Whenever some epochal event interrupts life, the consensus is things will never be the same again.
Lessons will be learned, the world will emerge from the trauma a better, more equitable, sustainable, healthy place better equipped to weather the next storm when it hits.
In the moment, nothing seems more important than tackling whatever threat we are faced with and ensuring we’re better prepared to absorb similar crises in the future. That’s something everyone is feeling right now in some way, shape or form amid this global pandemic.
History begs to differ. Changes that become permanent are usually only the enforced ones where it’s impossible to return to previous behaviours. The high hopes and lofty ambitions for a future utopia, where the world is better equipped to face crisis thanks to a more collaborative, long-term view, are rapidly consumed by other, more petty priorities once day to day business resumes. It sounds impossible right now, when all anyone has in mind is tackling the COVID-19 pandemic and its impact, but once a threat is extinguished other priorities assert themselves.
Formula 1 is not immune to this. Good intentions abound, sincere ones too, and some good, prompt action has helped stabilise F1. There’s still more to come, but it’s naive to think this will have a vast, transformative effect and make grand prix racing a significantly more equitable, sustainable competition.
F1 will remain vulnerable to some extraordinary threat given its hand-to-mouth economic nature, but this will be a more vague, far-off concern. Humans are superb at responding to clear and present dangers but not so resolute when it comes to more distant ones. An intangible threat with no precise timeline simply doesn’t capture the imagination of the majority.
As Guenther Steiner recently pointed out, F1’s response to the global financial crisis of just over a decade ago and the resulting 2009 recession did not have a lasting impact. His argument is that the current reactions will, but the feeling was very similar last time round.
This was the era of the resource restriction agreement. Admittedly, it was not a regulatory agreement as the cost cap that is enshrined in the new financial regulations are – instead it was about self-regulation – but it was the great hope for controlling spending in F1. There were, of course, attempts to bring in a budget cap, or at least an optional one, in this period in F1 that played a big part in drawing in new teams. Of course, that vanished. F1 was changed by what it went through, but not by much and it was not fundamentally stronger.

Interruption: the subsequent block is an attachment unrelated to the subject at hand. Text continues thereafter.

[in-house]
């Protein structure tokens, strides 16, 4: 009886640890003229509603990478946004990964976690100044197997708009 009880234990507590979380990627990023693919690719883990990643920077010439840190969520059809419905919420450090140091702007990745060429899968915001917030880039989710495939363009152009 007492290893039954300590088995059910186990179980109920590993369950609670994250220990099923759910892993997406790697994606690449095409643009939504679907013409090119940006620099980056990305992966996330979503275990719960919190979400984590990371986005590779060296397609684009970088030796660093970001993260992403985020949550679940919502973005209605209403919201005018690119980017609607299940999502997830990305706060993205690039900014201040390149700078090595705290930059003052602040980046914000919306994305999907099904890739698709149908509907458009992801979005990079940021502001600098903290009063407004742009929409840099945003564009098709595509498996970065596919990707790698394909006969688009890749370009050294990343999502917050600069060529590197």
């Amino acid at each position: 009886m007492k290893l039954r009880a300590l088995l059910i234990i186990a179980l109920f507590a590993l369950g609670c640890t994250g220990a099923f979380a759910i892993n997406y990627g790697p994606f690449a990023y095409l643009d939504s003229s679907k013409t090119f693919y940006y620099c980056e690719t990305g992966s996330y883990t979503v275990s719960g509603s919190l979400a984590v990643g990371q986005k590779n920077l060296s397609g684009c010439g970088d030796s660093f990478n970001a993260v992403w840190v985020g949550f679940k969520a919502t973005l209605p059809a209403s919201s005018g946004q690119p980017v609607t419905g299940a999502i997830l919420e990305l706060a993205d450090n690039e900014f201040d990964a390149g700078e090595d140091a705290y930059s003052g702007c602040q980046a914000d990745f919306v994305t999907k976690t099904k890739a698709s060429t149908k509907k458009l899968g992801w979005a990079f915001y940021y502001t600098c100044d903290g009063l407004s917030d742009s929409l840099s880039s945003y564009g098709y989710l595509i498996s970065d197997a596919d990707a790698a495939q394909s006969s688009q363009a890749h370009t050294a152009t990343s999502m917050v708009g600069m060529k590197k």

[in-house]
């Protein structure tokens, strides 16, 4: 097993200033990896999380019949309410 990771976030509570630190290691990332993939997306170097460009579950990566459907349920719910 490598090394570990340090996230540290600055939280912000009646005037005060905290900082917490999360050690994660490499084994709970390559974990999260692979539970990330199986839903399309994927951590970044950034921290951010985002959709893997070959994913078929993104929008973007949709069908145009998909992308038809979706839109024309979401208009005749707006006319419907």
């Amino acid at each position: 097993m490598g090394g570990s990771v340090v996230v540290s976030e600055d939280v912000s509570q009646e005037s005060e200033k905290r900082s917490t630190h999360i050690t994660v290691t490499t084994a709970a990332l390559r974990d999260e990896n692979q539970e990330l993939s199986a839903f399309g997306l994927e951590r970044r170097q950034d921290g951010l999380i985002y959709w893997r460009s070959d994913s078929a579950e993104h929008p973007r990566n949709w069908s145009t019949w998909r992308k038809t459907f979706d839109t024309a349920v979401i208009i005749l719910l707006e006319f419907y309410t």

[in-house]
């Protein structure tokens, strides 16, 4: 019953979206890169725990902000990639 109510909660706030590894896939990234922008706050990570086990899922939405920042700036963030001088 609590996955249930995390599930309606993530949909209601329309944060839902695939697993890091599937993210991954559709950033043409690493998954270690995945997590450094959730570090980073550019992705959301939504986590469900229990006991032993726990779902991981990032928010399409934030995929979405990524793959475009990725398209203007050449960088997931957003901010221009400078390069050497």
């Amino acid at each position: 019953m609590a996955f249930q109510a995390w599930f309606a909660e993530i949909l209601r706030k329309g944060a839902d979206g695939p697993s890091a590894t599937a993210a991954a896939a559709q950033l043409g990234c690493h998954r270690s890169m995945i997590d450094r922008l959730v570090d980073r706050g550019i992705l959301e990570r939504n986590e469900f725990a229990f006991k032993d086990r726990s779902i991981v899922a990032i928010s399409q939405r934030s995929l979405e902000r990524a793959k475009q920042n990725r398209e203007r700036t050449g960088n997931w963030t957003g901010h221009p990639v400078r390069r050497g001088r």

Nobody wanted to be in the position they were back then of losing teams, cutting back and enduring financial suffering and the belief was that F1 would come out of it more healthy. Yet since then, spending and team sizes have grown and, as the current situation suggests, F1 remains fragile when some great existential threat arises. Everyone can, and will, point the finger at who was responsible for driving this but at heart it’s a failure of collaboration.
The bottom line is that F1 still needs some fundamental changes that stretch far beyond those being discussed in the current situation to reshape itself as a more sustainable collective that offers the best possible sporting product.
Frankly, such major changes should not happen when under this kind of duress. But those involved must not fool themselves into thinking that the current appetite for change and greater responsibility that is felt right now when everyone is under pressure won’t fade away. Any lasting impacts will be limited to the level of fiddling around the edges. The combination of what are now the 2022 regulations and the extra measures will generally be gently beneficial in the long-term, but far from transformative.
When normality is restored, what might be termed the selective pressure will shift from mere survival in the face of pandemic that has huge financial impact back to pure, raw competition. That will happen on track and off it. When it comes to winning races, nobody is going to be worried about the next, far off danger. There’s always a way to use blunt-force spending.
When F1 next faces some existential threat – and it will happen eventually because it always does – it is unlikely to be significantly better prepared. That’s just human nature, and to pretend otherwise without making fundamental structural and financial system by which F1 operates is naive.